Discussion on the Hamilton County Schools' proposed budget presented Monday night focused on employee compensation, which makes up about 78% of the district's budget.
The $448 million budget is priority-based, meaning it's centered on the district's priorities rather than the funding source, Deputy Superintendent Sonia Stewart said.
"This is intended to remind us all that money comes to us from different sources," Stewart said.
That includes the state and local dollars that fund the general purpose budget, as well as federal grants and relief funds that can be strategically used to fund the district's priorities, she said.
The proposed budget shifts to the general purpose budget 25.4 positions that were previously funded using coronavirus relief funds. Those positions are mainly counselors and nurses, as well as a bus video coordinator, tech integration coaches and instructional coaches.
Superintendent Justin Robertson said the reason for the shift in funding sources is because counselors and nurses are clearly funded in the new state funding formula coming down the pipeline.
"We are also committed to having counselors and nurses in each and every one of our buildings," Robertson said, adding that it's difficult right now to hire nurses and counselors, and grant-funded positions are less competitive than those funded in the general purpose budget.
Several positions — parent volunteer coordinators and behavior specialists — that were previously funded in the general purpose budget are funded using relief funds in the proposed budget.
The district is requesting 25.5 new positions to be funded in the general purpose budget, including 10 additional English as a second language instructors, two teachers and a coordinator position for the new Construction Center at Garber, several new assistant principals added based on the district's staffing model, two new school board members for the recently established districts and a full-time district athletic director.
The budget includes a 2% salary increase and step increases, which for most employees amounts to about a 1.5% increase. Starting pay for classified staff was also raised to $15 an hour.
Rhonda Thurman, who represents Soddy-Daisy and Sale Creek, said she disagrees with giving raises based on a percentage because it widens the gap between higher and lower paid employees. She asked if it would be possible to calculate 2% of the highest paid teacher's salary and give that amount to everyone.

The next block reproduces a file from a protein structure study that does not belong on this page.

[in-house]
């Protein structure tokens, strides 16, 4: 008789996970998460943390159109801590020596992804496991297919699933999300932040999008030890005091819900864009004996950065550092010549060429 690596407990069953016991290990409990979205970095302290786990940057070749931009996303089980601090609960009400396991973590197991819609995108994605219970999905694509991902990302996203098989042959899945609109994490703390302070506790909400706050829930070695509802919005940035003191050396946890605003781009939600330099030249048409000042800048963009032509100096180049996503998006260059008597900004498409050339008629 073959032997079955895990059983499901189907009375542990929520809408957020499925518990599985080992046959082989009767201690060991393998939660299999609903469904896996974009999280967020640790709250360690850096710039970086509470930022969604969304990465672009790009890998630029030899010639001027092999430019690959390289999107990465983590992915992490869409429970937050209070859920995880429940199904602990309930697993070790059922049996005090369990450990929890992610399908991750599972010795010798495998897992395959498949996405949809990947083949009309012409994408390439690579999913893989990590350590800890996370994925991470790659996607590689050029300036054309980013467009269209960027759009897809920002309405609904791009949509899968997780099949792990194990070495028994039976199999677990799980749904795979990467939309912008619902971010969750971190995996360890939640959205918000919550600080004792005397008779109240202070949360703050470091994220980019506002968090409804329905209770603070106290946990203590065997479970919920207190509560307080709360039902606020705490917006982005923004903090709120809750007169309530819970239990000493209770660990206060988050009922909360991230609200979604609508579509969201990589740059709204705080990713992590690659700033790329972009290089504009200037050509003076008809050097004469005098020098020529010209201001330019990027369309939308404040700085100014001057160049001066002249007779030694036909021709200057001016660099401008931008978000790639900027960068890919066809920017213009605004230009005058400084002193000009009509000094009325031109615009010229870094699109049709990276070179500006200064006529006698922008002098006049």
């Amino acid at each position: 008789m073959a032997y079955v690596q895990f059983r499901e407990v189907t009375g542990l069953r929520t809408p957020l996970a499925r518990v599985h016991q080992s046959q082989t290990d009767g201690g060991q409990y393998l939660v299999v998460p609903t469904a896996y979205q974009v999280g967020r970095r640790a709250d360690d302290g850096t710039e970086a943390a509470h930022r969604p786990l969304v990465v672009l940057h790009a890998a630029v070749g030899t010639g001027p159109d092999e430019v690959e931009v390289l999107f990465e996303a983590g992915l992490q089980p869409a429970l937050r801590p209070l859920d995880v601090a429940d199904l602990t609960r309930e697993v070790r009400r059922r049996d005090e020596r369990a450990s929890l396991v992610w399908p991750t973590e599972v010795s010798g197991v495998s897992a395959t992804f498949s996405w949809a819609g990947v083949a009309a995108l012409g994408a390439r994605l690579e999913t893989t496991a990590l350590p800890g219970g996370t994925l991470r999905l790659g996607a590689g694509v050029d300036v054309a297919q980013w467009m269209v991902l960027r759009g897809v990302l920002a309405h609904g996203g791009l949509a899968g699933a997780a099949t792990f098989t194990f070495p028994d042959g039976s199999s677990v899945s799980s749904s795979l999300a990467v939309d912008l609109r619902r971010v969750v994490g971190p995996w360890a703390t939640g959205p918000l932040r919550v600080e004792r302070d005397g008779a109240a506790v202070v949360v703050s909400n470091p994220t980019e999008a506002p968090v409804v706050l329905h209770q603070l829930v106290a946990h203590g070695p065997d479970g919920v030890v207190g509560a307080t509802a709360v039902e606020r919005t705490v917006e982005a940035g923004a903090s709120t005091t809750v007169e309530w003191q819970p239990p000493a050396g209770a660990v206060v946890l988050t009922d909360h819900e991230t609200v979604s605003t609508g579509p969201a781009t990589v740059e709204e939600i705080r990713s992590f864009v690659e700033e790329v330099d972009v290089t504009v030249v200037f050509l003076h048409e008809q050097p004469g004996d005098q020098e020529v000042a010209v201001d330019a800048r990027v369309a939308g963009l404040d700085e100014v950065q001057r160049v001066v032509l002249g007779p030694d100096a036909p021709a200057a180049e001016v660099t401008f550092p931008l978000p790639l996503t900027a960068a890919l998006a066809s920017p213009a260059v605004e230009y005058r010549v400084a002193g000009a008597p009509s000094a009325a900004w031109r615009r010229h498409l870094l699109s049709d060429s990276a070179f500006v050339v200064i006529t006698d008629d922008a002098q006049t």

Robertson said to get talented employees in administrative positions, the district has to pay them a competitive salary.
"We can run a school a whole lot better without administrators than without teachers," Thurman responded.
Tiffanie Robinson, who represents the downtown area, expressed concern about $15 an hour starting pay for school nutrition employees, as the district has many vacancies in those positions and people can make $18-$19 an hour in other food service jobs.
She suggested looking into nutrition vendors that could potentially bring in more revenue and pay employees more, and Robertson said the district is exploring those options.
Joe Smith, who represents Hixson, advocated for stipends for school-based athletic directors.
"Those guys, they unlock the door and they turn out the lights but they don't get anything," Smith said.
Jenny Hill, of North Chattanooga, said it makes her nervous to use money "saved" because of unfilled positions to help fund pay increases.
"The pot is only so big and frankly, as I see this budget, we're scraping the bottom of it," she said. "We're using one-time money to do a lot of things that feel more and more essential every day."
Hill gave switching positions such as behavioral specialists and parent volunteer coordinators to grant-funded positions as examples, because that essentially means those positions are on the chopping block when money gets tight, she said.
The board is scheduled to continue discussion of the budget at its April 18 work session.
Contact Emily Crisman at firstname.lastname@example.org or 423-757-6508.